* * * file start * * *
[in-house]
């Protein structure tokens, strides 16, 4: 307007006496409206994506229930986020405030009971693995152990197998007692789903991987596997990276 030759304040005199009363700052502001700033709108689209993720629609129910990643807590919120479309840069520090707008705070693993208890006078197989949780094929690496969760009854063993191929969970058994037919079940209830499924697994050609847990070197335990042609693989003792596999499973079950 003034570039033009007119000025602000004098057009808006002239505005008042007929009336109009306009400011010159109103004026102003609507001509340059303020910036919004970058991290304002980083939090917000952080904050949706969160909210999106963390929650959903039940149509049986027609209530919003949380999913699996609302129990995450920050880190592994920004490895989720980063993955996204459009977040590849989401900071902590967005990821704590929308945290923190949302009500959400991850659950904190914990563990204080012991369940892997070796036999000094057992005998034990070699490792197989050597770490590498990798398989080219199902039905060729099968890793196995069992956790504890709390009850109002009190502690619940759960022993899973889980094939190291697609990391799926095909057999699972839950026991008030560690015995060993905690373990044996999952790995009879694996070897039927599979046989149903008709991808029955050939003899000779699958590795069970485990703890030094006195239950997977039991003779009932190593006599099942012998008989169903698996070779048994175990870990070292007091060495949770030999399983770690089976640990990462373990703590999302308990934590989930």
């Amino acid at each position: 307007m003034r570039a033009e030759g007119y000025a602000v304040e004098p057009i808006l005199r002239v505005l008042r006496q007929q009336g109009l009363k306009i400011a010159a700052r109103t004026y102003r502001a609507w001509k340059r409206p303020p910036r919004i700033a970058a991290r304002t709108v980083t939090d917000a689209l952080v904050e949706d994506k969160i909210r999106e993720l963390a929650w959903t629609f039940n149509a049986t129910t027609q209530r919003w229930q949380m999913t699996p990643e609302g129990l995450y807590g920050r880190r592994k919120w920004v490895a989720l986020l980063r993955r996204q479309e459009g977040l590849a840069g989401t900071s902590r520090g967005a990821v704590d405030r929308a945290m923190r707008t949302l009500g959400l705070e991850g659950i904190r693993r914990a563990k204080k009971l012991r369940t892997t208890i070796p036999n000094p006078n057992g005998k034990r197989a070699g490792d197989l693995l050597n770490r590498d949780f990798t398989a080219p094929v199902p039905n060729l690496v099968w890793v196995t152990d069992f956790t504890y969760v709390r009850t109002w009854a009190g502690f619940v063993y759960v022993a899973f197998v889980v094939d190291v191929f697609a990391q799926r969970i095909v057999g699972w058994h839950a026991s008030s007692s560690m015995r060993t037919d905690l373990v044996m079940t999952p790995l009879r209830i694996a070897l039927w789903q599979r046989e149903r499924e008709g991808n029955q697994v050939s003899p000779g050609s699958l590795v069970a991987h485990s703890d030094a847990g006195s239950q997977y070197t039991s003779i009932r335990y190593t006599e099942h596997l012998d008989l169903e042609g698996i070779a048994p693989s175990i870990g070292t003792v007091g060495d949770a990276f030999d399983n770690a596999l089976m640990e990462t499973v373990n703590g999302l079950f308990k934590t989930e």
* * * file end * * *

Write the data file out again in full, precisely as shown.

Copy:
[in-house]
């Protein structure tokens, strides 16, 4: 307007006496409206994506229930986020405030009971693995152990197998007692789903991987596997990276 030759304040005199009363700052502001700033709108689209993720629609129910990643807590919120479309840069520090707008705070693993208890006078197989949780094929690496969760009854063993191929969970058994037919079940209830499924697994050609847990070197335990042609693989003792596999499973079950 003034570039033009007119000025602000004098057009808006002239505005008042007929009336109009306009400011010159109103004026102003609507001509340059303020910036919004970058991290304002980083939090917000952080904050949706969160909210999106963390929650959903039940149509049986027609209530919003949380999913699996609302129990995450920050880190592994920004490895989720980063993955996204459009977040590849989401900071902590967005990821704590929308945290923190949302009500959400991850659950904190914990563990204080012991369940892997070796036999000094057992005998034990070699490792197989050597770490590498990798398989080219199902039905060729099968890793196995069992956790504890709390009850109002009190502690619940759960022993899973889980094939190291697609990391799926095909057999699972839950026991008030560690015995060993905690373990044996999952790995009879694996070897039927599979046989149903008709991808029955050939003899000779699958590795069970485990703890030094006195239950997977039991003779009932190593006599099942012998008989169903698996070779048994175990870990070292007091060495949770030999399983770690089976640990990462373990703590999302308990934590989930």
């Amino acid at each position: 307007m003034r570039a033009e030759g007119y000025a602000v304040e004098p057009i808006l005199r002239v505005l008042r006496q007929q009336g109009l009363k306009i400011a010159a700052r109103t004026y102003r502001a609507w001509k340059r409206p303020p910036r919004i700033a970058a991290r304002t709108v980083t939090d917000a689209l952080v904050e949706d994506k969160i909210r999106e993720l963390a929650w959903t629609f039940n149509a049986t129910t027609q209530r919003w229930q949380m999913t699996p990643e609302g129990l995450y807590g920050r880190r592994k919120w920004v490895a989720l986020l980063r993955r996204q479309e459009g977040l590849a840069g989401t900071s902590r520090g967005a990821v704590d405030r929308a945290m923190r707008t949302l009500g959400l705070e991850g659950i904190r693993r914990a563990k204080k009971l012991r369940t892997t208890i070796p036999n000094p006078n057992g005998k034990r197989a070699g490792d197989l693995l050597n770490r590498d949780f990798t398989a080219p094929v199902p039905n060729l690496v099968w890793v196995t152990d069992f956790t504890y969760v709390r009850t109002w009854a009190g502690f619940v063993y759960v022993a899973f197998v889980v094939d190291v191929f697609a990391q799926r969970i095909v057999g699972w058994h839950a026991s008030s007692s560690m015995r060993t037919d905690l373990v044996m079940t999952p790995l009879r209830i694996a070897l039927w789903q599979r046989e149903r499924e008709g991808n029955q697994v050939s003899p000779g050609s699958l590795v069970a991987h485990s703890d030094a847990g006195s239950q997977y070197t039991s003779i009932r335990y190593t006599e099942h596997l012998d008989l169903e042609g698996i070779a048994p693989s175990i870990g070292t003792v007091g060495d949770a990276f030999d399983n770690a596999l089976m640990e990462t499973v373990n703590g999302l079950f308990k934590t989930e």